So, I've got a wireless network at home. You've probably got one. And now, my mother-in-law, who up until the other day was operating on Windows 95, wants one. (I thought the world was safe, but I guess not.) You may even have one in your business.

Practitioners may have been preaching for a long time, but wireless security is, well, dull. However, wireless security is more important than wired security because there are fewer controls. For example, by the time some freak can tap into my ethernet cable at home, they might as well walk away with the computer as well. Whereas wireless doesn't hang out behind closed and locked doors, or even confine itself to your property. If you live in an apartment or have neighbors within a reasonable distance, your wireless connection probably bleeds into their living area or lawn. (In fact, last year, I wandered around my mother-in-law's yard looking for broadband wireless access since she only has dial-up. I found one or two points.)

It's the Name, Stupid!
The access point or router you bought has a default user name and password. Whether it's Linksys, Netgear, Cisco, Buffalo or whatever, it's safe to assume that every other unit that company manufactures has the same default user name and password. Change these right away. My former neighbors had a horrible dog that barked all hours of the night. I couldn't get the police to do anything about it and the neighbors didn't care. They also had wireless internet. On numerous occassions, I opened up their router's configuration page using the default user name and password and considered shutting off their access. But I didn't. (I wish I had, however.)

Particularly if you're in a corporate environment, don't name your critical access point something obvious (e.g. Server Room, Headquarters). Doing so, is like walking down a seedy street with a t-shirt that says "I'm loaded!" If you're setting up a wireless network at home, just name your network something more interesting than the Joneses. For creativity sake, please.

Don't Be Easy Prey
Next, if at all practical, shut off the SSID broadcast. This is security through obscurity, nothing more. The SSID broadcast simply yells out to all devices listening in the vicinity the equivalent of "I'm here. My name is blank." By shutting the broadcast off, you will prevent average joe from using your bandwidth.

Filter your MAC addresses, if you can. MAC stands for Media Access Control, but it's really an address that each connection point on a computer or device is given. A computer with a ethernet card and a wireless card will have two different MAC addresses. Again, this is security through obscurity. Understandably, if you have a many different users and devices checking in and out on an irregular basis, doing anything with MAC addresses might be a big hassle. However, if you have a relatively stable user and device group, you'll stop anyone from accidently stumbling on the network.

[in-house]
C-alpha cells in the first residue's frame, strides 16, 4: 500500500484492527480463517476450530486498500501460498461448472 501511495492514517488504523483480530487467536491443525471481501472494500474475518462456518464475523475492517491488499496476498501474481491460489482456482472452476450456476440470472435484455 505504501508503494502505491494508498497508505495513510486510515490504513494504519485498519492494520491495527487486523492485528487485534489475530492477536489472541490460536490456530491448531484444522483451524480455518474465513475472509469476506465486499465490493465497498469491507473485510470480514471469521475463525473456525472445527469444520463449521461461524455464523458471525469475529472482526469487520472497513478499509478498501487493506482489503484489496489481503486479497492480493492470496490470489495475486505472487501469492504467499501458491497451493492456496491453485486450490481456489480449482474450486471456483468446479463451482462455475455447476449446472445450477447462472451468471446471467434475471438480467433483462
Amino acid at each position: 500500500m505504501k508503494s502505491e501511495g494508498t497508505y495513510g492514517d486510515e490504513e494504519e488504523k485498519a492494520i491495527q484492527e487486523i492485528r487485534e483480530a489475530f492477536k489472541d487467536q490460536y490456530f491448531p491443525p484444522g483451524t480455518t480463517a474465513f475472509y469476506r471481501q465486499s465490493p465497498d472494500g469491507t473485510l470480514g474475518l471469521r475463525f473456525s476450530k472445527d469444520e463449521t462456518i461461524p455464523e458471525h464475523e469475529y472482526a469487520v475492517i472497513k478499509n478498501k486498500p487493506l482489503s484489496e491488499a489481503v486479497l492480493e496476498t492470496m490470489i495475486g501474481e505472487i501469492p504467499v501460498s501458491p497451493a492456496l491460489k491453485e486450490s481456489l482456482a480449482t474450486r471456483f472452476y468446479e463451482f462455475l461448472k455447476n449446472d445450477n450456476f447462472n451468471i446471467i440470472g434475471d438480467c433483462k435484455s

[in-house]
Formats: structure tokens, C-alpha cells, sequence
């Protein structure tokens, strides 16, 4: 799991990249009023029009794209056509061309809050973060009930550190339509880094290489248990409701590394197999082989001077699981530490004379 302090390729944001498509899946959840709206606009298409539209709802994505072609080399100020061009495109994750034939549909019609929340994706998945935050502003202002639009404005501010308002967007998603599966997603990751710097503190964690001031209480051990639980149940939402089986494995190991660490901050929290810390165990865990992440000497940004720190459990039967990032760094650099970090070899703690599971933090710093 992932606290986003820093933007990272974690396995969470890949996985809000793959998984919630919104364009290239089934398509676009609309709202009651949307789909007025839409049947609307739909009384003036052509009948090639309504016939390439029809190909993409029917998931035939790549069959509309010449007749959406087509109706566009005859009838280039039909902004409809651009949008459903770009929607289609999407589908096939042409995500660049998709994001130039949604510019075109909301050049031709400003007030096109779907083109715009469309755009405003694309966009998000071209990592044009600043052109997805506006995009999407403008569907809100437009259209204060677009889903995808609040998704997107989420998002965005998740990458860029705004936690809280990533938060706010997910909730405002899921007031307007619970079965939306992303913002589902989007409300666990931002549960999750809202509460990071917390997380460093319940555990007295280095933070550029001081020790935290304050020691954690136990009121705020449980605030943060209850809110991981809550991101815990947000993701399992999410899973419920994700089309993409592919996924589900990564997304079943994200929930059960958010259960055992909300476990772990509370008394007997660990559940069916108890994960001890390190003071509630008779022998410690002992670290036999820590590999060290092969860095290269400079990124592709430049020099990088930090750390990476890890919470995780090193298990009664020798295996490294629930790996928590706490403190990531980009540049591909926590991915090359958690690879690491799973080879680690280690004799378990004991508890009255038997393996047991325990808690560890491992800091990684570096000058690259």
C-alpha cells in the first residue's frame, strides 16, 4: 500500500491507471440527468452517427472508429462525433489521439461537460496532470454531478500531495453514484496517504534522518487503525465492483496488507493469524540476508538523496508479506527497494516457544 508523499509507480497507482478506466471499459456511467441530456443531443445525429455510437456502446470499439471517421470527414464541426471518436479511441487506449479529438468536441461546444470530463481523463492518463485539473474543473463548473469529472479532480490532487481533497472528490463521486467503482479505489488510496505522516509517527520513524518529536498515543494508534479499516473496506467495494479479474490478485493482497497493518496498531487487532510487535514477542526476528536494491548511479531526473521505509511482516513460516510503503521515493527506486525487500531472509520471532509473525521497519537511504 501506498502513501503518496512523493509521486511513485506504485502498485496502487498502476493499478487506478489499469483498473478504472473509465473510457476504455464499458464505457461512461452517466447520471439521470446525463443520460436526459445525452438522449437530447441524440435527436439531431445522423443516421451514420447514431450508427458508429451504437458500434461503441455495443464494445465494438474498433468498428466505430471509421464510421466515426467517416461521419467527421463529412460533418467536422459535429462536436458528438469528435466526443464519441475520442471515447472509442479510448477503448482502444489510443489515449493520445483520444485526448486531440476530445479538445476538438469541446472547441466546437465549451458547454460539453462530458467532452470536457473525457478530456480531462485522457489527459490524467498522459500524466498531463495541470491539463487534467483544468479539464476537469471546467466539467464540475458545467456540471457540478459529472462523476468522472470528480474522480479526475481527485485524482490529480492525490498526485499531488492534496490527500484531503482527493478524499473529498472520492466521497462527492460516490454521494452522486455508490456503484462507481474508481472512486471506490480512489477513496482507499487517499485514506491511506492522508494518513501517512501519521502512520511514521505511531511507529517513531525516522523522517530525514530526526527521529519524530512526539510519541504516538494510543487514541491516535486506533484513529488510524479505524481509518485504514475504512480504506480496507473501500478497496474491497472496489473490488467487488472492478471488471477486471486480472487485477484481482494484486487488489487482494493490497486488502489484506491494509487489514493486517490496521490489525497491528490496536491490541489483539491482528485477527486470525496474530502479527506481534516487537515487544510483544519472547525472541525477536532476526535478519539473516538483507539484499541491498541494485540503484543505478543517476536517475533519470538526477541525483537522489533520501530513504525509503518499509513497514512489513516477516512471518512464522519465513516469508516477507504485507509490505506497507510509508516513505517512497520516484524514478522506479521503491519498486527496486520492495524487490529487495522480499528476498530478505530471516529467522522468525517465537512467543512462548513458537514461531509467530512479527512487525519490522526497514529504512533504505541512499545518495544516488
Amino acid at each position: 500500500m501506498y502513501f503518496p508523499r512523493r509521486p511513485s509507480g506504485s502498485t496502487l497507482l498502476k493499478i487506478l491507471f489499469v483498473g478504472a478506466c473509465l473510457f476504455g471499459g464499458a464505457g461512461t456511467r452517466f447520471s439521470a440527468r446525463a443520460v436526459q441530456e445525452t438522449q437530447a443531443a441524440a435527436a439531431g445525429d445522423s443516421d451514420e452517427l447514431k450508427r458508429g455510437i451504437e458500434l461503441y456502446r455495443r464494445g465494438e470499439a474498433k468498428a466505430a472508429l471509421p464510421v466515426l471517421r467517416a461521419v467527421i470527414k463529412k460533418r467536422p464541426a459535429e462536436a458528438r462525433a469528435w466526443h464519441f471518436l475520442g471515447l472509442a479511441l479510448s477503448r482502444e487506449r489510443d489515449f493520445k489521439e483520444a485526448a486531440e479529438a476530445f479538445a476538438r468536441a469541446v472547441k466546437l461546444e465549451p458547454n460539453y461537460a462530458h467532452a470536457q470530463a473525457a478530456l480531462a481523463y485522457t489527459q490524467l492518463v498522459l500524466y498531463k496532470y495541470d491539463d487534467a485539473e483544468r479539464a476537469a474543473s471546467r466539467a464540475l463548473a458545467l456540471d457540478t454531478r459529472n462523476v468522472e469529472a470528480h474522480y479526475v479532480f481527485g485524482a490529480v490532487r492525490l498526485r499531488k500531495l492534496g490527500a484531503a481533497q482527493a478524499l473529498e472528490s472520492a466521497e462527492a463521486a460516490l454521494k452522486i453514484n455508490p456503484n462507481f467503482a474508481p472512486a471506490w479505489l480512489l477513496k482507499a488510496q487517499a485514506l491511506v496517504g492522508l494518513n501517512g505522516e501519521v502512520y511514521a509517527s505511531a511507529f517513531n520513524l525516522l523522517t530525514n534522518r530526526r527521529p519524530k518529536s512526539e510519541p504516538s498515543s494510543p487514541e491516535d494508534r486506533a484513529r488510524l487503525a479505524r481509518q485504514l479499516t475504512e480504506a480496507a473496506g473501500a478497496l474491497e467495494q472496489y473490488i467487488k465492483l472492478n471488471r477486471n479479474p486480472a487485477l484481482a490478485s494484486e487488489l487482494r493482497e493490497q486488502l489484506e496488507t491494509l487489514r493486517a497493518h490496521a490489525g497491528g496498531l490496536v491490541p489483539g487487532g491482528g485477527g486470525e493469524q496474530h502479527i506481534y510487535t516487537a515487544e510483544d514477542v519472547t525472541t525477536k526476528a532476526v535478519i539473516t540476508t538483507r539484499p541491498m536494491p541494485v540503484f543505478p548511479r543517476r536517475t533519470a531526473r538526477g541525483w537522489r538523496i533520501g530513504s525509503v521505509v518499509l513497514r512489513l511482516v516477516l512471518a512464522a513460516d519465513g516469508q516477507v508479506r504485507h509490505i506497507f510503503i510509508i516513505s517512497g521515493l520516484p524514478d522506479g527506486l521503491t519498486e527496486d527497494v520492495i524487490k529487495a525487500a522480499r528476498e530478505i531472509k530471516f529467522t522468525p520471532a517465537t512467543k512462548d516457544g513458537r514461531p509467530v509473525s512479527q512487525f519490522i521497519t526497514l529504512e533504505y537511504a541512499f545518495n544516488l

Look, honestly, I don't care whether my neighbor uses my internet. I've got more than enough bandwidth with my dsl connection. In fact, if we were closer, in familiarity and proximity, I might even offer it up. But, you don't want somebody you don't know getting on your network. They might not care enough or be smart enough to access data or learn passwords, but if they go visit an inappropriate website, the activity could be traced back to your router. And, dealing with an investigator would suck.

Getting yourself to this level of security will stop a lazy, harmless individual from using your bandwidth. If you suspect your network might be exposed to those who are more industrious or ill-intentioned you'd better go further.

Get Strong(er)!
Encrypt your data. Most wireless routers and access points have WEP, which stands for Wireless Encryption Protocol. WEP can be cracked fairly easily. In fact, in just a few packets

A stronger protocol is WPA, or Wi-Fi Protected Access, which is sometimes also referred to as WPA2. The router provided by my DSL carrier only has WPA-PSK (Wi-Fi Protected Access Pre-Shared Key), sometimes referred to as WPA. WPA-PSK was rolled out before WPA became a standard. It has only the Pre-Shared Key feature of WPA, and is not as secure. WPA-PSK can be cracked by a dictionary attack.

WPA has not, to my knowledge, been cracked. At least, the tools to do so are not yet widespread. If your router has WPA, use it. If it doesn't, properly assess your data and the environment around you. If you're honest with yourself, you'll probably find that you are not at a high risk.

Wear Layers
Remember how your mom said to wear layers? That's good advice when it comes to wireless security too. MAC filtering and encryption will keep all but fairly skilled and bored hackers at bay.

Encryption of the data itself travelling will provide an extra layer of protection, making it more difficult for a hacker. If you're really paranoid, buy a newer router, one with WPA. Or, stay wired.

Performance Issues
I've noticed that by simply adding the MAC filter and shutting off the SSID broadcast, the Linksys wireless card on my desktop at home is slower, initially, to pick up a signal, perhaps by as much as 5 minutes. Shutting off the SSID broadcast can lead to some connectivity issues, but I've never noticed this with any other devices, including Windows laptops, Mac laptops, Mac desktops, Palm handhelds. This latency may just be an anomaly, or the delay may have something to do with the desktop configuration. Admittedly, this is my first wireless Windows desktop.

When encrypting data, you'll see some slowdowns in performance. Most studies show that the slowdown amounts to about 30%. In all likelihood, you won't notice this too much. Try it, see if you can tolerate it. That's my advice.